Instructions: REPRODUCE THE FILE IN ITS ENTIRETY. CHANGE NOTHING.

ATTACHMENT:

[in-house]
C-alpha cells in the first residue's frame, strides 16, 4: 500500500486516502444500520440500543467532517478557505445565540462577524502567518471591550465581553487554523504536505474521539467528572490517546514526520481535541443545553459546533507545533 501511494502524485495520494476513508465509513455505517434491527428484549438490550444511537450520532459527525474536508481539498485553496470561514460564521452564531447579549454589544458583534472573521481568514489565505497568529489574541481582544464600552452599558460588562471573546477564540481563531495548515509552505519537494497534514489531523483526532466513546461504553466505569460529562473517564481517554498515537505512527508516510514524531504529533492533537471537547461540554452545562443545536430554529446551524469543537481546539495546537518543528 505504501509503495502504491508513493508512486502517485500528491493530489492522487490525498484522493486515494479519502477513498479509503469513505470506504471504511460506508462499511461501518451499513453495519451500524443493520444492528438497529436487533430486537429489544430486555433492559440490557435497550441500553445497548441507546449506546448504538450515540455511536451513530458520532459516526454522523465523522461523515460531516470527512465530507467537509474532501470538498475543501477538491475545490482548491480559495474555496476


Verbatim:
[in-house]
C-alpha cells in the first residue's frame, strides 16, 4: 500500500486516502444500520440500543467532517478557505445565540462577524502567518471591550465581553487554523504536505474521539467528572490517546514526520481535541443545553459546533507545533 501511494502524485495520494476513508465509513455505517434491527428484549438490550444511537450520532459527525474536508481539498485553496470561514460564521452564531447579549454589544458583534472573521481568514489565505497568529489574541481582544464600552452599558460588562471573546477564540481563531495548515509552505519537494497534514489531523483526532466513546461504553466505569460529562473517564481517554498515537505512527508516510514524531504529533492533537471537547461540554452545562443545536430554529446551524469543537481546539495546537518543528 505504501509503495502504491508513493508512486502517485500528491493530489492522487490525498484522493486515494479519502477513498479509503469513505470506504471504511460506508462499511461501518451499513453495519451500524443493520444492528438497529436487533430486537429489544430486555433492559440490557435497550441500553445497548441507546449506546448504538450515540455511536451513530458520532459516526454522523465523522461523515460531516470527512465530507467537509474532501470538498475543501477538491475545490482548491480559495474555496476